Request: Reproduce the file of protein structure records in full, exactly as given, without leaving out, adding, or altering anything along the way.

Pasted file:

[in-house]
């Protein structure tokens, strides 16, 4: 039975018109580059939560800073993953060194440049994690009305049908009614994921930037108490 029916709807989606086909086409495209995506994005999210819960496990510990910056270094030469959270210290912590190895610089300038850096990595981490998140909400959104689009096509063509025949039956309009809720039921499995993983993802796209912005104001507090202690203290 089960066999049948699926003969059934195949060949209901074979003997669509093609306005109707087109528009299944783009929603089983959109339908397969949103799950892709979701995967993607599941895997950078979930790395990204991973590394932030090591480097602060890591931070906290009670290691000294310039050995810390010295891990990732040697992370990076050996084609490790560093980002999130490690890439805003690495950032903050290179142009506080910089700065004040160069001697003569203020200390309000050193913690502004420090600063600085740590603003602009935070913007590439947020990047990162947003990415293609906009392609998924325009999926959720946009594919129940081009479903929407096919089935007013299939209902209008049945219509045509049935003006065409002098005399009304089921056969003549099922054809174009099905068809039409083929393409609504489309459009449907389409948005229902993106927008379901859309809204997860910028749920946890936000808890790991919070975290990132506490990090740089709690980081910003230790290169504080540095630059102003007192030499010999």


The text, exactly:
[in-house]
């Protein structure tokens, strides 16, 4: 039975018109580059939560800073993953060194440049994690009305049908009614994921930037108490 029916709807989606086909086409495209995506994005999210819960496990510990910056270094030469959270210290912590190895610089300038850096990595981490998140909400959104689009096509063509025949039956309009809720039921499995993983993802796209912005104001507090202690203290 089960066999049948699926003969059934195949060949209901074979003997669509093609306005109707087109528009299944783009929603089983959109339908397969949103799950892709979701995967993607599941895997950078979930790395990204991973590394932030090591480097602060890591931070906290009670290691000294310039050995810390010295891990990732040697992370990076050996084609490790560093980002999130490690890439805003690495950032903050290179142009506080910089700065004040160069001697003569203020200390309000050193913690502004420090600063600085740590603003602009935070913007590439947020990047990162947003990415293609906009392609998924325009999926959720946009594919129940081009479903929407096919089935007013299939209902209008049945219509045509049935003006065409002098005399009304089921056969003549099922054809174009099905068809039409083929393409609504489309459009449907389409948005229902993106927008379901859309809204997860910028749920946890936000808890790991919070975290990132506490990090740089709690980081910003230790290169504080540095630059102003007192030499010999």